The enclosure you provide for your mouse is their home. It’s their territory, and mice are very protective over their space. To ensure that everyone knows that their cage belongs to them, your mouse will get busy with their scent glands to mark their territory.
So, if you are thinking that cleaning out your mouse more frequently will subdue their odor, it is in fact the opposite. A freshly cleaned cage, whilst that may sound appealing to you, is likely to be scent marked by your mouse immediately after they are returned to their enclosure.
If a mouse cannot smell themselves in their cage because it is so wonderfully clean, it is highly likely that they will go the extra mile with their scent marking too, meaning that the odor will be stronger and more pungent than it was to begin with.
Your best bet for reducing mouse made odors is to leave the cage for a week or even two weeks between cleans. We would recommend also saving some of the used bedding and shavings to sprinkle round your mouse’s cage once freshly cleaned.
This will provide familiar scent for your mouse and lessen the need for them to go to town on the scent marking as their territory remains theirs.
Why Do My Pet Mice Smell?
Pet mice do have a tendency to be quite smelly pets. This is due to the fact that they communicate with each other through scent. Mice have an excellent sense of smell and a territorial. These attributes combined make for these adorable little creatures to be quite smelly indeed.
Regardless if you keep your pet mouse in an enclosure on their own, or if you have multiple mice in together: the fact of the matter is they are likely to smell.
A mouse on their own is likely to scent mark their cage and become very territorial of this space. Mice that live alone are also likely to be a little stressed, so make sure you are interacting with your mouse regularly if this is the case.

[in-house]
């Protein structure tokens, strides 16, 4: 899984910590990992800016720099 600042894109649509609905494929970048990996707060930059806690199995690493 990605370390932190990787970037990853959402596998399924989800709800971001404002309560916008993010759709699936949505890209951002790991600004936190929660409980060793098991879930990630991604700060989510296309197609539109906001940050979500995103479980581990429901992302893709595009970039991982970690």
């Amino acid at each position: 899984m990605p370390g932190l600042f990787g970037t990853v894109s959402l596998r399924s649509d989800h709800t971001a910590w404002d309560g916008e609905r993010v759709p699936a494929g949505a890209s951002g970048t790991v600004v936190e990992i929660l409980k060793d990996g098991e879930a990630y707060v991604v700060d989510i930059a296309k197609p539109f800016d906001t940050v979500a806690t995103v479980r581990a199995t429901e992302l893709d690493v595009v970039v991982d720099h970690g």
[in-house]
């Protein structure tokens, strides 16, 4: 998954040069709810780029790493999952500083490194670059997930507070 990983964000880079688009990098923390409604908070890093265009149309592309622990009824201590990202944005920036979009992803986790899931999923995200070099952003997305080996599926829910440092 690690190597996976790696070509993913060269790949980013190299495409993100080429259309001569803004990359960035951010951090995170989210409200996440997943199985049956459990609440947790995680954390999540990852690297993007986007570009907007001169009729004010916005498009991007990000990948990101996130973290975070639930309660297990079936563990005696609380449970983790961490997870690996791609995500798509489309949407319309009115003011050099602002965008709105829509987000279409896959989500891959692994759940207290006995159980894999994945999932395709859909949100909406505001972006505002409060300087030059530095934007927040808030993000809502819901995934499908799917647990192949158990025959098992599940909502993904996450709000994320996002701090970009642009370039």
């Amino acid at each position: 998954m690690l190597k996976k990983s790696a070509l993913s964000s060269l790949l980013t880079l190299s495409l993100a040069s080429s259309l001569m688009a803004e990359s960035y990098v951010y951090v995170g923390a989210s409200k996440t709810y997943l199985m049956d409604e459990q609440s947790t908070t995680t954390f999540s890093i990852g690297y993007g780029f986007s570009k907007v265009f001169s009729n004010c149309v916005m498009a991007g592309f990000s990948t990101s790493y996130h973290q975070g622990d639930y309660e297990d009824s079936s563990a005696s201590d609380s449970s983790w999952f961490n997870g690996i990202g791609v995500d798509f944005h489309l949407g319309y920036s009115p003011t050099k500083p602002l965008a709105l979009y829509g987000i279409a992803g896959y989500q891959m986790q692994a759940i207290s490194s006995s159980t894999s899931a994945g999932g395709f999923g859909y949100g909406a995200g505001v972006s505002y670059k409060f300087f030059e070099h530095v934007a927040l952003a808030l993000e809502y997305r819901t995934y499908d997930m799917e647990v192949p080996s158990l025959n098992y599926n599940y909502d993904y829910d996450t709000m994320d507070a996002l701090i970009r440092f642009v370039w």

Mice that live together are likely to scent mark their favorite areas of their enclosure and you scent to establish dominance.
Male mice are typically smellier than their female counterparts. If you are thinking of getting more than one mouse that is also something to consider. So, female pairings often work best. Male- female pairings of mice are highly likely to lead to breeding – so also be aware of that as a perspective owner.
The enclosure you choose for your pet mice can also contribute to the smell. Tanks that are made of plastic tend to make for smellier homes for your pet mice.
We would recommend choosing a cage with bars that are quite close together (to prevent any escape attempts). The bars will allow for fresh air to pass through meaning that your mice have a well-ventilated home.
The size of the enclosure you provide for your mice also may be a contributing factor on the amount they smell. Your mice are likely to scent mark only certain areas of their home. So, if their home is too small the smell is likely to be more concentrated and therefore more pungent.